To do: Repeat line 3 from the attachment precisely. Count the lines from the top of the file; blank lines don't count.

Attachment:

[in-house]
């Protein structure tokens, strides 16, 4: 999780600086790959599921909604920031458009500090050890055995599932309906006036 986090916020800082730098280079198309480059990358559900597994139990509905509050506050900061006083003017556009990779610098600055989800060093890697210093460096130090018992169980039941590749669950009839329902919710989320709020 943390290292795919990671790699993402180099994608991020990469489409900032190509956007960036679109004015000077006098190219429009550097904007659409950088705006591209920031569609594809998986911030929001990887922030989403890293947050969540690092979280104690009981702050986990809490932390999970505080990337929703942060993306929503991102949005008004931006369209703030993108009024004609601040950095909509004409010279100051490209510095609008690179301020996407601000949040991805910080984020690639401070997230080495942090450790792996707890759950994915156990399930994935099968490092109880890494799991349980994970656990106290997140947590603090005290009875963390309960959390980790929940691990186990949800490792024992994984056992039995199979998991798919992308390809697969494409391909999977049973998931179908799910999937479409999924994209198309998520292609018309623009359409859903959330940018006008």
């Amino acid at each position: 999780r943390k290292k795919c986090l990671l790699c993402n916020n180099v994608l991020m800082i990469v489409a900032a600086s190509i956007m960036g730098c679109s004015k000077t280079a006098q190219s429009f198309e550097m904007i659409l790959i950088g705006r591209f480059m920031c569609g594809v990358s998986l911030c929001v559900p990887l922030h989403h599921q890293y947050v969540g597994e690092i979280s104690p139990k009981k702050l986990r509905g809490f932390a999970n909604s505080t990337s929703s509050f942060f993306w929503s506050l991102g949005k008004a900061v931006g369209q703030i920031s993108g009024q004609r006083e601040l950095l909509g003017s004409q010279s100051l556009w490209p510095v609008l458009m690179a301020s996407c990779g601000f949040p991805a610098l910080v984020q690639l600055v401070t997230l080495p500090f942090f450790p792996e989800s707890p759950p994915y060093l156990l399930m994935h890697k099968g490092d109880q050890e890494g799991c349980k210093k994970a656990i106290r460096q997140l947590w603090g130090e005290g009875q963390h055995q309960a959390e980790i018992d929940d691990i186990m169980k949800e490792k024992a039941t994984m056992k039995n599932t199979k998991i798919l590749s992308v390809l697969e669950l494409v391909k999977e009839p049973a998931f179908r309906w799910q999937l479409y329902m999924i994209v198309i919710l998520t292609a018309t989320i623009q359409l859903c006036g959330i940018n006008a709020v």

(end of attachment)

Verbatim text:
């Amino acid at each position: 999780r943390k290292k795919c986090l990671l790699c993402n916020n180099v994608l991020m800082i990469v489409a900032a600086s190509i956007m960036g730098c679109s004015k000077t280079a006098q190219s429009f198309e550097m904007i659409l790959i950088g705006r591209f480059m920031c569609g594809v990358s998986l911030c929001v559900p990887l922030h989403h599921q890293y947050v969540g597994e690092i979280s104690p139990k009981k702050l986990r509905g809490f932390a999970n909604s505080t990337s929703s509050f942060f993306w929503s506050l991102g949005k008004a900061v931006g369209q703030i920031s993108g009024q004609r006083e601040l950095l909509g003017s004409q010279s100051l556009w490209p510095v609008l458009m690179a301020s996407c990779g601000f949040p991805a610098l910080v984020q690639l600055v401070t997230l080495p500090f942090f450790p792996e989800s707890p759950p994915y060093l156990l399930m994935h890697k099968g490092d109880q050890e890494g799991c349980k210093k994970a656990i106290r460096q997140l947590w603090g130090e005290g009875q963390h055995q309960a959390e980790i018992d929940d691990i186990m169980k949800e490792k024992a039941t994984m056992k039995n599932t199979k998991i798919l590749s992308v390809l697969e669950l494409v391909k999977e009839p049973a998931f179908r309906w799910q999937l479409y329902m999924i994209v198309i919710l998520t292609a018309t989320i623009q359409l859903c006036g959330i940018n006008a709020v």